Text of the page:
What is hip arthroscopy?
Hip arthroscopy is a minimally invasive procedure that allows your surgeon to see inside your hip using a camera inserted through small cuts in the skin. It is used to examine, diagnose and treat problems that are causing pain and/or restricted movement in your hip.
What conditions are treated by hip arthroscopy?
A hip arthroscopy may be recommended if your hip pain hasn’t responded to non-surgical treatments such as rest, physiotherapy, medications and injections.
Most commonly a hip arthroscopy is performed to:
- Remove small loose pieces of bone or cartilage inside your hip joint that can get caught between the bone surfaces and cause pain.
- Repair a torn labrum (the cartilage rim of the hip joint that helps provide a suction seal for the fluid in your joint). Sometimes the labrum can get torn and lead to episodes of acute pain in your hip and a feeling of giving way.
Hip arthroscopy may also be used to treat:
- Hip impingement syndrome, also called femora-acetabular impingement (FAI). A disorder where bone spurs cause damage around your socket or femoral head.
- Synovitis where the surrounding tissues of your hip joint become inflamed.
- Snapping hip syndrome where your tendon becomes damaged from repeated rubbing.
- Hip joint infection
What does a hip arthroscopy involve?
A hip arthroscopy is often performed as a day case procedure under general anaesthetic. The operation takes between 30 and 90 minutes.
Your surgeon will make a small surgical cut to insert an arthroscope to look inside your hip. An arthroscope is made up of a tiny tube, a lens and a light source. Images are sent from the arthroscope to a video screen or an eyepiece, so your surgeon is able to see inside your joint.
The inside of your hip joint will be examined and your surgeon will decide whether an operation is required. Other small incisions may be made to insert medical instruments to remove fluid, diseased tissue or bone or to repair damage in your hip joint area.
Immediately after your operation you’ll be taken to a recovery area, monitored and given painkillers as needed.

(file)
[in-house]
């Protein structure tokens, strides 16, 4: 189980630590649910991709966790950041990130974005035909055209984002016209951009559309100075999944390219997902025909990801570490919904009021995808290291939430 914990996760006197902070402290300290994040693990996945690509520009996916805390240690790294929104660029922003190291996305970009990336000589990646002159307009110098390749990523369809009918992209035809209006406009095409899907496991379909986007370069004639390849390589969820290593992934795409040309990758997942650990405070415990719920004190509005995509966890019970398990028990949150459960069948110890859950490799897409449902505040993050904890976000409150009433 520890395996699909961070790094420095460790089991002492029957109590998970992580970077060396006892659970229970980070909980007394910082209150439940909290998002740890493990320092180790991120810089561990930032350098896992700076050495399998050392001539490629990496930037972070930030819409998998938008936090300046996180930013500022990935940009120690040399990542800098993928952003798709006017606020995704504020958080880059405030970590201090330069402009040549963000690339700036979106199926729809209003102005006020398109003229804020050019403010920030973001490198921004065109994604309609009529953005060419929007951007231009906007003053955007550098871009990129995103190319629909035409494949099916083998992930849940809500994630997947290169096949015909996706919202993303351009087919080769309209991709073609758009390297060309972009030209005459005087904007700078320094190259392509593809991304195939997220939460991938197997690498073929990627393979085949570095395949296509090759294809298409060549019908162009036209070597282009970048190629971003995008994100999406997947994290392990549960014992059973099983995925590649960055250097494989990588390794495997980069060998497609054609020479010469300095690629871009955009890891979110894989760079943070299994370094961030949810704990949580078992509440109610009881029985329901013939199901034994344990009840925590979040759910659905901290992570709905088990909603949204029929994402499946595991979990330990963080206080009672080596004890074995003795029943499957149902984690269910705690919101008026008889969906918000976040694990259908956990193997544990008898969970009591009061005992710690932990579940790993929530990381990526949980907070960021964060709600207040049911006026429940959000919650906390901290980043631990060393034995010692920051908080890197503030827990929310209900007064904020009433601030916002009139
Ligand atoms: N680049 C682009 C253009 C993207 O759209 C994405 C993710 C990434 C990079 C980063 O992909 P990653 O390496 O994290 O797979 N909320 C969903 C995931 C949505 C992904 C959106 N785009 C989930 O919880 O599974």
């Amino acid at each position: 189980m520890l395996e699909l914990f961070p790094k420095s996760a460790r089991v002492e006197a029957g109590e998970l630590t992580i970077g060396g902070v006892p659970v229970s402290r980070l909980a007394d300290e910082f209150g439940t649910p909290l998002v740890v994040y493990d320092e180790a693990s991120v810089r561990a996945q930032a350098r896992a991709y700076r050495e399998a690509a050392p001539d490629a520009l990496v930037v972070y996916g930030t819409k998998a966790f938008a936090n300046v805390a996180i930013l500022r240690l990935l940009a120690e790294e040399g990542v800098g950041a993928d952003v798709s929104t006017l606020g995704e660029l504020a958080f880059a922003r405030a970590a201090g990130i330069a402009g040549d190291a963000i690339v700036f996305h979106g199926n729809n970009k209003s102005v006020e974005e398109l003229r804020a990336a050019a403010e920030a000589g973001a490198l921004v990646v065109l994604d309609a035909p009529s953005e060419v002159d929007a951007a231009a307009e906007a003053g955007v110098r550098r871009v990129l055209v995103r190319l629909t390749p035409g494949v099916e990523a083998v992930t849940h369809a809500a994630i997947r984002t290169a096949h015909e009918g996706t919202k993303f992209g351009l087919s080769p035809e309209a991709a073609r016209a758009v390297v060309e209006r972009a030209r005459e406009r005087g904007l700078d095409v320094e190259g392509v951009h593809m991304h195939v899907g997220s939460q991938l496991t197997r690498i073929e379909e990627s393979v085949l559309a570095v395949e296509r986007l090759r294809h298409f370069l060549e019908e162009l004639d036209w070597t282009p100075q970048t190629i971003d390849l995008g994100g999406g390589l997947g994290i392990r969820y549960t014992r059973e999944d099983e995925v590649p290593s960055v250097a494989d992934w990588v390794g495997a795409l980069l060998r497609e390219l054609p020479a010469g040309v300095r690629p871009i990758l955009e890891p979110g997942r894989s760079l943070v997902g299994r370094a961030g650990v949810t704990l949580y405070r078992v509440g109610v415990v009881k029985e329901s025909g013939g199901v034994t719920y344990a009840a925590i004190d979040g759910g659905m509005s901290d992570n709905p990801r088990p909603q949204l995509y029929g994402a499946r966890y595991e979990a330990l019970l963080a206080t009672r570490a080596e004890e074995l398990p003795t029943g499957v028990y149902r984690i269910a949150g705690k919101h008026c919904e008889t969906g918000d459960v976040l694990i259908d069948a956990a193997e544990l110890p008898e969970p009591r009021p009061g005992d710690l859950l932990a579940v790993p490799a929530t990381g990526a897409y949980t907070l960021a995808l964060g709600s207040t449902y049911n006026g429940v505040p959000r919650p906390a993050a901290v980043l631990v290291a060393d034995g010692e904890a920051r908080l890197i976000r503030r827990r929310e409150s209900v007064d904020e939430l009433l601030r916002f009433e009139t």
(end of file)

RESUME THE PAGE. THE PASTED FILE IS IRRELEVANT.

What are the benefits?
The main benefit of a hip arthroscopy is to confirm your hip problem and in many cases treatment can be performed at the same time. Hip pain is reduced and mobility is often immediately restored following the procedure.
The advantage of arthroscopy over traditional open surgery is that the joint does not have to be opened up fully.
Are there any alternatives?
CT or MRI scans can often be used to diagnose problems of the hip joint. However, sometimes a hip arthroscopy may be needed to confirm diagnosis and also to treat the problem.
What are the risks?
Complications from hip arthroscopy are uncommon. As with any surgical procedure, there could be complications including: pain, bleeding, infection on the wound, scarring, difficulty passing urine and deep vein thrombosis (DVT).
Specific complications of a hip arthroscopy include damage to the surrounding nerves or vessels, or the joint itself. The traction needed for the procedure can stretch nerves and cause numbness, localised stiffness and pain but this is usually temporary.
How soon will I recover?
Most people who have a hip arthroscopy are able to leave hospital either on the same day of the procedure or the following morning. Before leaving hospital, you may have an appointment with a physiotherapist to discuss exercises for you to do at home and advice to help you to recover from the operation. It can take a few weeks to get back to normal activities and regular exercise should help. Before you start exercising, you should ask a member of your healthcare team or your GP for advice.
A hip arthroscopy allows your surgeon to diagnose and treat problems affecting the hip without the need for a large cut in the skin. This may reduce the amount of pain you feel and speed up your recovery after surgery.